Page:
Super computers run 40% faster thanks to award-winning tools developed by Northeastern doctoral student

Basu Roy sitting at a laptop in a dark room.
Northeastern doctoral student Rohan Basu Ro works in EXP research center. Photo by Alyssa Stone/Northeastern University

In the fall of 2019, Rohan Basu Roy was sitting in the Goodwill Computing Laboratory on Northeastern’s Boston campus. 

He had just started pursuing his doctorate in computer engineering and was working on high-performance computing (HPC) systems and applications. These systems sequence, analyze and extract large amount of data in a fraction of the time of a laptop or a regular desktop. 

Headshot of Rohan Basu Ro.
Northeastern doctoral student Rohan Basu Ro is receiving the prestigious ACM/IEEE CS George Michael Memorial HPC Fellowship. Roy designs new tools and methods for enhancing HPC programmer productivity and making large-scale computing systems more cost-effective and environmentally sustainable. Photo by Alyssa Stone/Northeastern University

Scientists use these kinds of computers regularly to conduct research ranging from DNA sequencing and analyzing climate models to training large language models and tracking trends in the stock market.

Roy was using the HPC to run computational science applications that allowed him to do physics and chemistry simulations (think creating models of molecules, atoms, and other projects of that nature). 

But what he quickly realized was that many of these simulations took days to complete.

“These applications were taking a long time to run on these HPC computers, and when I tried to port these applications into other computers, what was happening was that they were even slower,” he says.

So, Roy went to work creating performance tools designed to not only optimize the performance of these applications but also make them less resource intensive and more environmentally sustainable. 

This week, Roy will accept the ACM/IEE CS George Michael Memorial HPC Fellowship at the SC Conference Award Ceremony in Denver in recognition of that effort.

In the past four years, Roy has developed a range of open-source tools that in some cases have increased the performance of these applications by 40% and reduced their cost between 40% and 50%, he says. Roy’s tools are now being used in some of the top research institutes in the world including the Argonne National Lab in Chicago.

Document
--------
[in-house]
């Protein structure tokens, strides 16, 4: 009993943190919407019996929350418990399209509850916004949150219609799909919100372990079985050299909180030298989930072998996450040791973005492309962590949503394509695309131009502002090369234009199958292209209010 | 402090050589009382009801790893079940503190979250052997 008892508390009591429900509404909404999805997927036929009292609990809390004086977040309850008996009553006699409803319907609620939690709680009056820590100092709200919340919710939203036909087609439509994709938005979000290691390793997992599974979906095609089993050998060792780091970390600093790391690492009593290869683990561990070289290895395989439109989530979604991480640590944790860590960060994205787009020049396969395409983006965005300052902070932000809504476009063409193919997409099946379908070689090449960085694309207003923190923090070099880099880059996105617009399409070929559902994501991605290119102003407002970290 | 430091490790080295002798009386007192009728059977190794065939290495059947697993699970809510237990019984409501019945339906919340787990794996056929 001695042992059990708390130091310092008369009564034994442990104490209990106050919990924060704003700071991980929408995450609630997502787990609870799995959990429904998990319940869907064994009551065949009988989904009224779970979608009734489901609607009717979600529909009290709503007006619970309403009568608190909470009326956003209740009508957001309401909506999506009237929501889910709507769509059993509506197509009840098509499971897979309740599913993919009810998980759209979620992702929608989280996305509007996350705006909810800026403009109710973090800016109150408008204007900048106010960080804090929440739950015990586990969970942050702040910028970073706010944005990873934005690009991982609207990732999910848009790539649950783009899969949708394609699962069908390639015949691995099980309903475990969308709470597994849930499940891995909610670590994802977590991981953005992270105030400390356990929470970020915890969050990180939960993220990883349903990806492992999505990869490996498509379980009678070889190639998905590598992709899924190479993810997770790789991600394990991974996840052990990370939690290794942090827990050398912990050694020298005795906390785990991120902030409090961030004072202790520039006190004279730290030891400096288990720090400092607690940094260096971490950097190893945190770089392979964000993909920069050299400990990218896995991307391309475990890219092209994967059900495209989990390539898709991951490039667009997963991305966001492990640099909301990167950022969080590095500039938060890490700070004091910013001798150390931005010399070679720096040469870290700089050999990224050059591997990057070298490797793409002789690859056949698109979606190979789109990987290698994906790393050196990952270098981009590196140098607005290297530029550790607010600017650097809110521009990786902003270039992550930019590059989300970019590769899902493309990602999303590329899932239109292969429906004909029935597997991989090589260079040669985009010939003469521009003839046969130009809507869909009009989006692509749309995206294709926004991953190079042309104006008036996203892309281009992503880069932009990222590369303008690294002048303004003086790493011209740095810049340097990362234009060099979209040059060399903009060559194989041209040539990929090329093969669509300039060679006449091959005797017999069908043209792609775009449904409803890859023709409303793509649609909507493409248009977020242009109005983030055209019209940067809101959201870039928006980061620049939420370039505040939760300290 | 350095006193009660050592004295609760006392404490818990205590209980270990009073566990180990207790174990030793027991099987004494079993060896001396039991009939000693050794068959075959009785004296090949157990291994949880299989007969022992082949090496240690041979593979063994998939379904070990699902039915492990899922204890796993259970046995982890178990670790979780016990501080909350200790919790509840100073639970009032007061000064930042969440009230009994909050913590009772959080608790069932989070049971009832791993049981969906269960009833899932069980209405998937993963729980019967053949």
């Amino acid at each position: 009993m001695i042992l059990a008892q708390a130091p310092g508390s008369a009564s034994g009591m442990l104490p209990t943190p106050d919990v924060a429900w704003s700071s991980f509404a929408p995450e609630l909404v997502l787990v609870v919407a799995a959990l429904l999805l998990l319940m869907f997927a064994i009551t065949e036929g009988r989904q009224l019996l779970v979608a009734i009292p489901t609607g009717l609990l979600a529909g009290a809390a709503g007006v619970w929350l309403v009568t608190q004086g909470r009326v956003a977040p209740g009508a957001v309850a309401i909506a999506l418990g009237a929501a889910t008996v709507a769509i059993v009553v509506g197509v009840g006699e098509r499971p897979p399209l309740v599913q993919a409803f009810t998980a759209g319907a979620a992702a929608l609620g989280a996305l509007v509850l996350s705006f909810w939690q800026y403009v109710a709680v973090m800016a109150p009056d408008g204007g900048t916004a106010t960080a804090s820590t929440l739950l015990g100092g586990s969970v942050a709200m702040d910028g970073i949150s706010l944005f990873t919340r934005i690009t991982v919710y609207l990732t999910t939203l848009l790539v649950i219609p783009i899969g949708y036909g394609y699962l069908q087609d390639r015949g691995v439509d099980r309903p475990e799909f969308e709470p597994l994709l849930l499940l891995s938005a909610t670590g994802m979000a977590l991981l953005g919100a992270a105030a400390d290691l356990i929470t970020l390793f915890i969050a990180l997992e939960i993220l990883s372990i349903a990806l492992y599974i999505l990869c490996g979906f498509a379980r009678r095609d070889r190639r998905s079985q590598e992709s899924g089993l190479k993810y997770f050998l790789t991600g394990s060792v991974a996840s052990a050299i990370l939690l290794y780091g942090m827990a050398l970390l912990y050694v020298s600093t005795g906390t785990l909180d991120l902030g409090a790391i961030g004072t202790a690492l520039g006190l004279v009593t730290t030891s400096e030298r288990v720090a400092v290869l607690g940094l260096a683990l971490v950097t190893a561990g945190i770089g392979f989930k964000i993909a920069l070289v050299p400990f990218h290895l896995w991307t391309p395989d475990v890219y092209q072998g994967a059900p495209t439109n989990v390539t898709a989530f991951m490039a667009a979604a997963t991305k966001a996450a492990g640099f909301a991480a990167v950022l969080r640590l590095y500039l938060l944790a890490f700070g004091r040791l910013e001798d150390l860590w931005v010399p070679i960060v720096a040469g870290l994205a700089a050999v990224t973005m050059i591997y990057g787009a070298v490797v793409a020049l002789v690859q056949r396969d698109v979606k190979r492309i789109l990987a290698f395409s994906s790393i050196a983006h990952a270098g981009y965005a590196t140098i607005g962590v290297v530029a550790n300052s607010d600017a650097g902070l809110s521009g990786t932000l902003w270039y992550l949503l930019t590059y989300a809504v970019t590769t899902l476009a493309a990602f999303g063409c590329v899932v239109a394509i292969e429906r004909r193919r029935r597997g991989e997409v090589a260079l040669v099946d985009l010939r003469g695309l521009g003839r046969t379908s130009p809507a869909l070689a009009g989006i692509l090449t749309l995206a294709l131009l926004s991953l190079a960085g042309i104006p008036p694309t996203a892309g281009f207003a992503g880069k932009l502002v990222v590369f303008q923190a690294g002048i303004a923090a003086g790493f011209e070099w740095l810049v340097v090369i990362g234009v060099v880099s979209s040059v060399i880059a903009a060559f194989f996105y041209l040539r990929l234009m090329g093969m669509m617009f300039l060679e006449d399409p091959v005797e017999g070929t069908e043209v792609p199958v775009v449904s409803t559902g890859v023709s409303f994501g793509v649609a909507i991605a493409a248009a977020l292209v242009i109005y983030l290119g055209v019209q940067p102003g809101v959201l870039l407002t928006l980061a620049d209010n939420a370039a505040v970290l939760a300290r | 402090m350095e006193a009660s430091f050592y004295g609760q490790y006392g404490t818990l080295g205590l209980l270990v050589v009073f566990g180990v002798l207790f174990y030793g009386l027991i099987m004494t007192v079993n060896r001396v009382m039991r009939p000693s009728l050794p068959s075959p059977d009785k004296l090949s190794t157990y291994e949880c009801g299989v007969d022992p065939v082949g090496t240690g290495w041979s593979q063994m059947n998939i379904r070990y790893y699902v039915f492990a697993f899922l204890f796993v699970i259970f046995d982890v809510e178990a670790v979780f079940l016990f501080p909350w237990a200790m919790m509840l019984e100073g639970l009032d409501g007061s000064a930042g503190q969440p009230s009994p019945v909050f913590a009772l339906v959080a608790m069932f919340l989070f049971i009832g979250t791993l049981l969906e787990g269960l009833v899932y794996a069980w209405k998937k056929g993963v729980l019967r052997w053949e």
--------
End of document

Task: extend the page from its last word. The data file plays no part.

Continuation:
“This is one of the most special awards that I’ve gotten,” Roy says. “It is a very significant award. It’s awarded by ACM and IEEE and is presented at the Supercomputing (SC) conference, which is the most prestigious venue for HPC.”

The fellowship award is named after SC conference co-founder George Michael and was designed to honor and recognize “exceptional Ph.D. students throughout the world whose research focus is on high-performance computing applications, networking, storage or large-scale data analysis using the most powerful computers that are currently available,” according to its website. 

As part of the award, recipients are not only invited to the annual SC conference, but are also given a $5,000 honorarium. 

“ACM-IEEE CS George Michael Memorial HPC Fellowship is one of the most prestigious Ph.D. fellowship awards by ACM/IEEE,” says Devesh Tiwari, Northeastern computer science professor and Roy’s doctoral adviser. “The competition is super-intense as ACM receives nominations from all over the world. Every year, this fellowship is given to only two exceptional Ph.D. students throughout the world whose research focus areas are in HPC.”

This isn’t the first time a Northeastern doctoral student has received the fellowship, Tiwari is quick to note. In 2021, Tirthak Patel, another one of Tiwari’s students received the award in recognition of his research that focused on addressing the “challenge of erroneous program executions on quantum computers.” 

“Two students from the same group receiving this honor itself is a rare feat — and a matter of pride for Northeastern,” Tiwari says. 

Cesareo Contreras is a Northeastern Global News reporter. Email him at Follow him on X/Twitter @cesareo_r and Threads @cesareor.